Here is a piece of a lunar meteorite I have not directly had before, at least by NWA number anyway. However it does look identical (and the Meteoritical Bulletin indicates they are likely paired) to the NWA (8277) I offered recently. Regardless, this is a really nice, large complete slice. Like the NWA (8277), this looks much like a typical anorthositic breccia (light and dark angular to rounded clasts in a darker gray matrix) but it is really composed mostly of basalt though it does indeed contain some anorthositic parts, hence the “mingled” (Mare basalt and Anorthositic highlands) breccia. One side of this has been sanded smooth and is a bit lighter in color. The other side shows fine saw marks (and some thickness change – who ever made that particular cut had difficulty with it) but is much darker on the background and is actually more interesting to look at.
13.73 gram complete slice – 57mm x 53mm x 2mm - $5000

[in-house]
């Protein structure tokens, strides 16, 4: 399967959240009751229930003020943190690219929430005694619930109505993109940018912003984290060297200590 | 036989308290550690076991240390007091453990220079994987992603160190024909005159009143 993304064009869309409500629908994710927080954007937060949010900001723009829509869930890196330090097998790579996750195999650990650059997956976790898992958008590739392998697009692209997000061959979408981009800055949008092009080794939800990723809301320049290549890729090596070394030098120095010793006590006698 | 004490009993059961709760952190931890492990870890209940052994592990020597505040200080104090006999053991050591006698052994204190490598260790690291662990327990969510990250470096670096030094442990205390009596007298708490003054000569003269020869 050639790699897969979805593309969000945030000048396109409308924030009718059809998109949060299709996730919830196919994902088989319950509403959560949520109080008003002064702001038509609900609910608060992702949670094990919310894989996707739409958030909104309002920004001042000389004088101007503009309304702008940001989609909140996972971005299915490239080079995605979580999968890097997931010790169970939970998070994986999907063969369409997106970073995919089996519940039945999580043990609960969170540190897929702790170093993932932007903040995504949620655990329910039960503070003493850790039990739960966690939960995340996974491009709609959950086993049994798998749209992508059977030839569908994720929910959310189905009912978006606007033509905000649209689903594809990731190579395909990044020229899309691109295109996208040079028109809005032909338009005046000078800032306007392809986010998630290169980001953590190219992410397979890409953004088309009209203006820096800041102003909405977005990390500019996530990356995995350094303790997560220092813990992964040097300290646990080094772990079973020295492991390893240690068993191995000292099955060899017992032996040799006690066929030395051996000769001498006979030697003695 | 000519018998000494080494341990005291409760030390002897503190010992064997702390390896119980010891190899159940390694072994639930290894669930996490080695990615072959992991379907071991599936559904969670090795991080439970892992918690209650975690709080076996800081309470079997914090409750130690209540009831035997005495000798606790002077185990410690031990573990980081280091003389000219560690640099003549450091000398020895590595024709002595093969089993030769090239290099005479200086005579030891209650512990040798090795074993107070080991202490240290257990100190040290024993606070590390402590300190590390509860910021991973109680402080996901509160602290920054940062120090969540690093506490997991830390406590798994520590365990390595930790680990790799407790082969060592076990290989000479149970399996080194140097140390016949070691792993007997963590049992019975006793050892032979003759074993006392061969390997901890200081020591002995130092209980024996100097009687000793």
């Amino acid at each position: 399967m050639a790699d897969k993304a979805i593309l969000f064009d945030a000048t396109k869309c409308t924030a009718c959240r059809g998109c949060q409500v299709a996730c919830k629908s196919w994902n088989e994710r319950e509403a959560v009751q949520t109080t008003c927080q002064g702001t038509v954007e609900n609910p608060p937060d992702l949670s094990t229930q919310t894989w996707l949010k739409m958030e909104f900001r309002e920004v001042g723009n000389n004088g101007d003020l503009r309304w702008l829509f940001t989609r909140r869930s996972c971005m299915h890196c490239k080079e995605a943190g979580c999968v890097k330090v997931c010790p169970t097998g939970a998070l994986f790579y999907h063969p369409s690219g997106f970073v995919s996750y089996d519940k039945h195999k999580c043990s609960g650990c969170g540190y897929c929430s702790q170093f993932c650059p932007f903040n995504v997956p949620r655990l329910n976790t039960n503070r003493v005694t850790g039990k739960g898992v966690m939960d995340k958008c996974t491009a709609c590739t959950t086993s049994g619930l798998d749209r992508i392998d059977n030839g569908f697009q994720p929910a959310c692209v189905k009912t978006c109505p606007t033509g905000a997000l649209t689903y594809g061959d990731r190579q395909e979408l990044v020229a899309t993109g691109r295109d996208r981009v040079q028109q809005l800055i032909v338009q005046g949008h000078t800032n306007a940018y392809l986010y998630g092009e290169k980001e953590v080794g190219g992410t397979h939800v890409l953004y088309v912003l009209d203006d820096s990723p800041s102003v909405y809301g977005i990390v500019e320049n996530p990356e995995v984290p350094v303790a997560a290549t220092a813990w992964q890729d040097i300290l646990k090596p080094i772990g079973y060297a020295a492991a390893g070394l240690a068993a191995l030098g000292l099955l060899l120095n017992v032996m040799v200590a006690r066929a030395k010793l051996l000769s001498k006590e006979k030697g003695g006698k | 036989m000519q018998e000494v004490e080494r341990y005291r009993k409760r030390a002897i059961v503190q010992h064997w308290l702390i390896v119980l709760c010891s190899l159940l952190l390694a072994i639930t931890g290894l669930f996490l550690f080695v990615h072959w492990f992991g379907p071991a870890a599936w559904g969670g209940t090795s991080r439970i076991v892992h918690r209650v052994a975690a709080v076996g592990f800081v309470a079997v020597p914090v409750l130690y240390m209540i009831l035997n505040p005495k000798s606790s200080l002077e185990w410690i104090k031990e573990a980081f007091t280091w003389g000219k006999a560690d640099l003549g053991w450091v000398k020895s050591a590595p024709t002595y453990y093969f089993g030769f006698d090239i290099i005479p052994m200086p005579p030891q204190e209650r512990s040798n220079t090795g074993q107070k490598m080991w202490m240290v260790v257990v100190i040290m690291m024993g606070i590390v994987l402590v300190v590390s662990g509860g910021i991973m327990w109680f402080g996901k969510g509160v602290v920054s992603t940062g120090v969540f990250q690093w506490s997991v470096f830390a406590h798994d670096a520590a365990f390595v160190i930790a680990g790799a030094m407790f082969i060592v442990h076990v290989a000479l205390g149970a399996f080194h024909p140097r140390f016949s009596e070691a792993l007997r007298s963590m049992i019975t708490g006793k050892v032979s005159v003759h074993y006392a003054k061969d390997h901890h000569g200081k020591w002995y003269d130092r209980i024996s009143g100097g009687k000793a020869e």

NWA (7466): HED achondrite (eucrite, monomict). Purchased May 2012. Tkw = 1216 grams.
This is a nice complete slice that fusion crust (though somewhat wind-polished) around the entire edge. The interior is bright and fresh. There are lots of fine greenish gray and black mineral grains in a snow- white matrix. Research work showed that this meteorite is a breccia of one type rock (hence the “monomict in its classification) which is medium-grained baslaltic material. Nice piece and priced at about half the price that was originally on the plastic display box this thing is in ($239).
7.99 gram complete slice – 38mm x 36mm x 2mm - $120
NWA (8234): Stony-iron (mesosiderite) – C2. Found 2013. Tkw = 905 grams.